William George Jordan

William George
Jordan
1864
1928

American Editor, Lecturer and Essayist

Author Quotes

Everything that is great in life is the product of slow growth; the newer, and greater, and higher, and nobler the work, the slower is its growth, the surer is its lasting success. Mushrooms attain their full power in a night; oaks require decades. A fad lives its life in a few weeks; a philosophy lives through generations and centuries.

At each moment of a man?s life he is either a king or a slave. Only he can decide which.

Gratitude is thankfulness expressed in action.

Calmness comes from within. It is the peace and restfulness of the depths of our nature. The fury of storm and of wind agitate only the surface of the sea; they penetrate only two or three hundred feet; below that is the calm, unruffled deep. To be ready for the great crises of life we must learn serenity in our daily living. Calmness is the crown of self-control.

Happiness consists not of having, but of being; not of possessing, but of enjoying. It is the warm glow of a heart at peace with itself.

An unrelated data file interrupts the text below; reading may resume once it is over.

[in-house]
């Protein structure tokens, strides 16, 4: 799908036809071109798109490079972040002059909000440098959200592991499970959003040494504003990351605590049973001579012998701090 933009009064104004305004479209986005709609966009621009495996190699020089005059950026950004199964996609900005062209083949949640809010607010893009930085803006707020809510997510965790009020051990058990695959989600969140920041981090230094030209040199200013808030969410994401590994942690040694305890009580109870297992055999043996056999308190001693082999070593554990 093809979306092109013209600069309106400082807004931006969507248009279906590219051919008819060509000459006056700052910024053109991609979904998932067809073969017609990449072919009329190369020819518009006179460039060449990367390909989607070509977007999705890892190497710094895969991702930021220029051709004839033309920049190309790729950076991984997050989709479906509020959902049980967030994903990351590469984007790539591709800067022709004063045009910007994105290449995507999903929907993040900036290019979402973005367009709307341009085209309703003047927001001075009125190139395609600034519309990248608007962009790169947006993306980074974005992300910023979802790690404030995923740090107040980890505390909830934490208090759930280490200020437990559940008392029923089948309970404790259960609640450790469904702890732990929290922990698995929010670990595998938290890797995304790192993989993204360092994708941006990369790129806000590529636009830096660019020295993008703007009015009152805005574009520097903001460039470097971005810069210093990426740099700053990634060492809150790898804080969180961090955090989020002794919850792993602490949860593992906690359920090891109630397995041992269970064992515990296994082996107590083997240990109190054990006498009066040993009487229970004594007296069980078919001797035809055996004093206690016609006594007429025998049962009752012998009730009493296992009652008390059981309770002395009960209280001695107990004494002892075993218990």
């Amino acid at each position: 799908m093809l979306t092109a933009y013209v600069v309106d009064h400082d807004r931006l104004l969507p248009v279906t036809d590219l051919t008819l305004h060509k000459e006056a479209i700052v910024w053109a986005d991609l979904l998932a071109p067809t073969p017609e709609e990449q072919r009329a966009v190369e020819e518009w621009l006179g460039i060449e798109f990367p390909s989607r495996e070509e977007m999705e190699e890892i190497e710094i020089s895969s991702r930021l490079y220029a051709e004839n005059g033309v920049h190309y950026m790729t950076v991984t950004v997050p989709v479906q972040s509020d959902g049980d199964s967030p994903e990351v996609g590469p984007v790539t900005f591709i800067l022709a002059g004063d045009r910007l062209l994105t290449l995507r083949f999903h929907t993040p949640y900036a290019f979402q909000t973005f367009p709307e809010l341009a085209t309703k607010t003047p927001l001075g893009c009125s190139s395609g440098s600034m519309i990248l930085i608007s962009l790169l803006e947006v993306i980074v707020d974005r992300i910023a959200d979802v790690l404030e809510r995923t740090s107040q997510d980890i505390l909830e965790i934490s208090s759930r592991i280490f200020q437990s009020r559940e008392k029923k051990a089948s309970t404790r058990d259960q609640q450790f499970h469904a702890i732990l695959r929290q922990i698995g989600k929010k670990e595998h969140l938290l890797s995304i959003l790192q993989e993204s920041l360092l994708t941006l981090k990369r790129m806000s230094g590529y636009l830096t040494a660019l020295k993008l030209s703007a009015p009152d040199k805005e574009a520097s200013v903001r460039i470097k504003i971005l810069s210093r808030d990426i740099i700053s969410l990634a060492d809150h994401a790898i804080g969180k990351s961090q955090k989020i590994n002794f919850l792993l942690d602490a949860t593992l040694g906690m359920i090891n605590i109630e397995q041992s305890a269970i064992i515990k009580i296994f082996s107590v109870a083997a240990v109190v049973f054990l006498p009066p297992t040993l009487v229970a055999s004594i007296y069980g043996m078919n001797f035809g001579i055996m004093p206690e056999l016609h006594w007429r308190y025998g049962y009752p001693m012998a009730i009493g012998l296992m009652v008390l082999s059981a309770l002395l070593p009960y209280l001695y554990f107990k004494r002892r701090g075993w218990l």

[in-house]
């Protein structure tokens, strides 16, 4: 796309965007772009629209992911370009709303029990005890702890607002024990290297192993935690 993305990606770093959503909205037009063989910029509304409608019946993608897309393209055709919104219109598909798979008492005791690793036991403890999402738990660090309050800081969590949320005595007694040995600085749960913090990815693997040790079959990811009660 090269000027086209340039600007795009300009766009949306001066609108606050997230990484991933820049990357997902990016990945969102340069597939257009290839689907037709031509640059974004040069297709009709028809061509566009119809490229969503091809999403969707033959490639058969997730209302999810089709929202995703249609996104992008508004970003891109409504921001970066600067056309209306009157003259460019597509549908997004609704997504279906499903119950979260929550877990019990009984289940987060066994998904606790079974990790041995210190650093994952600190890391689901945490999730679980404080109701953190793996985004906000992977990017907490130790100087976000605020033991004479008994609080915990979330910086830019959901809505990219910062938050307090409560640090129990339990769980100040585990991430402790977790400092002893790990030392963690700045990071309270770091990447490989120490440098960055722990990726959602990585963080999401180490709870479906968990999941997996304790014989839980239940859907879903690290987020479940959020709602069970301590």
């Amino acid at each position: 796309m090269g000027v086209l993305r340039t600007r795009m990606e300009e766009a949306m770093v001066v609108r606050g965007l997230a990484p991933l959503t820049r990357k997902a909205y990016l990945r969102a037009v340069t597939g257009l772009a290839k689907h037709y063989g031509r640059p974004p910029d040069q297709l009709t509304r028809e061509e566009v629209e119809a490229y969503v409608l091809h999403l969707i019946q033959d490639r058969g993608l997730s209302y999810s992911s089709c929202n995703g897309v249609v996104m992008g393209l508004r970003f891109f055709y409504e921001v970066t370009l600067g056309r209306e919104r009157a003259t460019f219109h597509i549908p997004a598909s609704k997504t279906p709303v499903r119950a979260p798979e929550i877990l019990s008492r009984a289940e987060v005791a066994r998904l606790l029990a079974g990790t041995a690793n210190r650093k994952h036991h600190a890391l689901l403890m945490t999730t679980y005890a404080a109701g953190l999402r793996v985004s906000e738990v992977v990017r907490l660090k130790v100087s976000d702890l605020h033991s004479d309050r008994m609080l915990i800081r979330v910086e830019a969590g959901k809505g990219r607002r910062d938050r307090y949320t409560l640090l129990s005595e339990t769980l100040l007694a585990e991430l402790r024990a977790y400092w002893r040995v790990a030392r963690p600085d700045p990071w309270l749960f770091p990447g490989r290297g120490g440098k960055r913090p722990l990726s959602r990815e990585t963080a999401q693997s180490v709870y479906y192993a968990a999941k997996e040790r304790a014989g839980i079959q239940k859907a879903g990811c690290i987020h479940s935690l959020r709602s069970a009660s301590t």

Charity has higher, purer forms of manifestation. Charity is but an instinctive reaching out for justice in life.

Happiness has a number of under-studies, ? gratification, satisfaction, content, and pleasure, ? clever imitators that simulate its appearance rather than emulate its method. Gratification is a harmony between our desires and our possessions. It is ever incomplete, it is the thankful acceptance of part. It is a mental pleasure in the quality of what one receives, an unsatisfiedness as to the quantity. It may be an element in happiness, but, in itself, ? it is not happiness.

Charity seeks to smooth down the rough places of living, to bridge the chasms of human sin and folly, to feed the heart-hungry, to give strength to the struggling, to be tender with human weakness.